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Due to its large, rolling sand dunes, De Loonse en Drunense Duinen National Park in the Netherlands is colloquially known as ‘the Brabant Sahara’. Its stunning arid landscapes provide ample space for many outdoorsy activities including hiking, cycling and horseback riding.
The area that would become the park formed during the last ice age and was covered by thick, primordial forests until the Middle Ages. For many centuries, local land workers cultivated crops and raised livestock on its heathlands before over farming and deforestation caused the area to turn barren. Erosion eventually swept through the area, creating an expansive dessert-like landscape that covered the region between Tilburg, Waalwijk and Den Bosch.
Though the dunes buried several smaller settlements in the Middle Ages, at some point over the last few centuries they stopped growing and are now relatively stable. However, the wind still causes the dunes to slowly erode, shift, then reform and De Loonse en Drunense Duinen ranks among the largest sand drift landscapes in Western Europe. Due to its almost unparalleled scale, beauty and geographical importance, the area has been protected as a national park since 2002. Today, it attracts scores of day-trippers throughout the week and features many scenic footpaths and cycling routes that trail over its drifting sands.
The Dutch national conservation organisation, Natuurmonumenten, maintains many walking routes throughout the park and regularly organises guided tours that introduce visitors to the area’s history, geography and wildlife. These routes range from brisk, scenic strolls that follow sturdy footpaths, to more demanding afternoon-length hikes that trail through fenlands, forests and dunes. Before visiting the park, it is definitely worth checking out its online calendar, as Natuurmonumenten often coordinates special walking events that are suitable for all ages, including excursions that retrace the park’s history and others that revolve around wildlife watching.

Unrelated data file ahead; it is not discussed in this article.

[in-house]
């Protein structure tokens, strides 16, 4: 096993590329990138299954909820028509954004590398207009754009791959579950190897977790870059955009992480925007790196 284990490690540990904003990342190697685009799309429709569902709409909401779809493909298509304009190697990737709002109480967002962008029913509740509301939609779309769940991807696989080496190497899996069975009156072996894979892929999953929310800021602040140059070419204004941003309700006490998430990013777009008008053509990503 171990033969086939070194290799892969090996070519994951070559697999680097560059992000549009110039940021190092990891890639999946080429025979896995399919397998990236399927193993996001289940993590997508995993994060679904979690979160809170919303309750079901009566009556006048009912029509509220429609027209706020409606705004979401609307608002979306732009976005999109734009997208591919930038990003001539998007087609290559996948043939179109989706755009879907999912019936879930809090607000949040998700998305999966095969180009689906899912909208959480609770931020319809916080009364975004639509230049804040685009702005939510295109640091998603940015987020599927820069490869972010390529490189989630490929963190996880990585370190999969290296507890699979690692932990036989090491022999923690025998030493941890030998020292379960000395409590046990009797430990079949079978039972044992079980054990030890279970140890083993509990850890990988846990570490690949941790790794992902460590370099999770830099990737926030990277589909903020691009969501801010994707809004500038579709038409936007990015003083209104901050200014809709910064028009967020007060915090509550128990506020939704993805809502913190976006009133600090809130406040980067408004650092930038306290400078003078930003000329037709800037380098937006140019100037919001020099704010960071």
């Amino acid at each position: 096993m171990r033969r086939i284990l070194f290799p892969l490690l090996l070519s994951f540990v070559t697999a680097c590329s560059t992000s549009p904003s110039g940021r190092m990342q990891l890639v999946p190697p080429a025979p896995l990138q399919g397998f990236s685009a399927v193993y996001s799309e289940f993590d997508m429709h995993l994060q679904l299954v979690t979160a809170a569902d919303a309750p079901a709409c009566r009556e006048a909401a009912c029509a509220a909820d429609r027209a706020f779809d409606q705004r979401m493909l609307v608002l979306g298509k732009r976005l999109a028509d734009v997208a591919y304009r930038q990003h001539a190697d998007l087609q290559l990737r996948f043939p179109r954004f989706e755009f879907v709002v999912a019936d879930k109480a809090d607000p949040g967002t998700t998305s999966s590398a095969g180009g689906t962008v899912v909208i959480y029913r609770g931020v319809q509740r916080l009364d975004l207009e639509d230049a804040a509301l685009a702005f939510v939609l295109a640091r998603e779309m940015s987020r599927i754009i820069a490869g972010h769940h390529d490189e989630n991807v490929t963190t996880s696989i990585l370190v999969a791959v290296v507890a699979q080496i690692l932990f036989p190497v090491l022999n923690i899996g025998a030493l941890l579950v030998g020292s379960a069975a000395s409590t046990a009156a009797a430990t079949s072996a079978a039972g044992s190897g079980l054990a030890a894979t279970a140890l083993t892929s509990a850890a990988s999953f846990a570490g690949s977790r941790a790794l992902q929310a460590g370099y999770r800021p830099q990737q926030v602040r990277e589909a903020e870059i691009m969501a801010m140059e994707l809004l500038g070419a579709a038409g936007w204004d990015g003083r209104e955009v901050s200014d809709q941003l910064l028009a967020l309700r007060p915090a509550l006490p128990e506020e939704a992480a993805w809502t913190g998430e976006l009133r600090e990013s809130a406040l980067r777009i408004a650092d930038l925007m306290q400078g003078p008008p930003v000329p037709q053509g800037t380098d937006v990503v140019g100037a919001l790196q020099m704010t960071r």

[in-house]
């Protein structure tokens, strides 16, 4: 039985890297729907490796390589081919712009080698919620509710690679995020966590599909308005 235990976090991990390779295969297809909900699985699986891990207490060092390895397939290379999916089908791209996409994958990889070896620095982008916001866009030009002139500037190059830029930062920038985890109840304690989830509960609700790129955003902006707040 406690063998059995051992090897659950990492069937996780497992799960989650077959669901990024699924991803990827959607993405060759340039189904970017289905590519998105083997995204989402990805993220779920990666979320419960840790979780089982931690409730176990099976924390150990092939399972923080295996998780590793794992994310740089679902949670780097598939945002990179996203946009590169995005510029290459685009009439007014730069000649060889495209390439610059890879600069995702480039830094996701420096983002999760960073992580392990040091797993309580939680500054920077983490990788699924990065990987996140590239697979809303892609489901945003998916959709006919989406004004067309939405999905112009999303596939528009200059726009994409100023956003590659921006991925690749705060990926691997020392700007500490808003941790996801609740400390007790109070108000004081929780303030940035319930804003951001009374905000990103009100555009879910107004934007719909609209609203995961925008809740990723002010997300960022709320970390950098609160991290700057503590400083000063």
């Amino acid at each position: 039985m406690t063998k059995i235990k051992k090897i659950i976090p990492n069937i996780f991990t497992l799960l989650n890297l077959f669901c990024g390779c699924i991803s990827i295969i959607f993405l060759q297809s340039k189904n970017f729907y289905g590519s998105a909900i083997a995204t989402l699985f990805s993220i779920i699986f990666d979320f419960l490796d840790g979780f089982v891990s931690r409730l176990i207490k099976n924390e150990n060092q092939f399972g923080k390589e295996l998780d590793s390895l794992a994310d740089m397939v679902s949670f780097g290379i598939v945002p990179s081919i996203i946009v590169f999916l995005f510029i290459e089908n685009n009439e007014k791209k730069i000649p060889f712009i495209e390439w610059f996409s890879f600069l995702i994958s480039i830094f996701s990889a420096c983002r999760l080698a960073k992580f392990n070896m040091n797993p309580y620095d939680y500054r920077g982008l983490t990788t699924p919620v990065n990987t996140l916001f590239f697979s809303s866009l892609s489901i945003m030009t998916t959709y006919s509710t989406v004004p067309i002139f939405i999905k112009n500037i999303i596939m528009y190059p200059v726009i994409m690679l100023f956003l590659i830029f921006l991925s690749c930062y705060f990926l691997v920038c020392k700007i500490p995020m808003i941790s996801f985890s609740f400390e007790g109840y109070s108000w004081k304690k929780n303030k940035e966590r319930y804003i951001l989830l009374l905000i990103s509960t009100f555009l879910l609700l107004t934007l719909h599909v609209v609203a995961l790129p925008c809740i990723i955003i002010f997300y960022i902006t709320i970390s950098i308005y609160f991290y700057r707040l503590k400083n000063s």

There are many well-kept cycling paths within the park’s border that allow visitors to experience the area’s charming vistas while riding alone or with others. Natuurmonumenten maintains several routes that are accessible to people on regular, Dutch-style city bikes, which mainly begin on the park’s outskirts, then trail inwards. It is also possible (if not recommended) to ride mountain bikes in the park, as the area’s rugged, varied terrain lends itself to off-road excursions. However, it is necessary to purchase a €12 permit for mountain biking before using the park’s trails.
Riders and horses alike are free to roam through several dedicated bridleways in the park and kick up clouds of sand while scaling the area’s dunes. There are a number of riding schools located near the park that offer rental services and allow visitors to enter, then explore De Loonse en Drunense Duinen on horseback.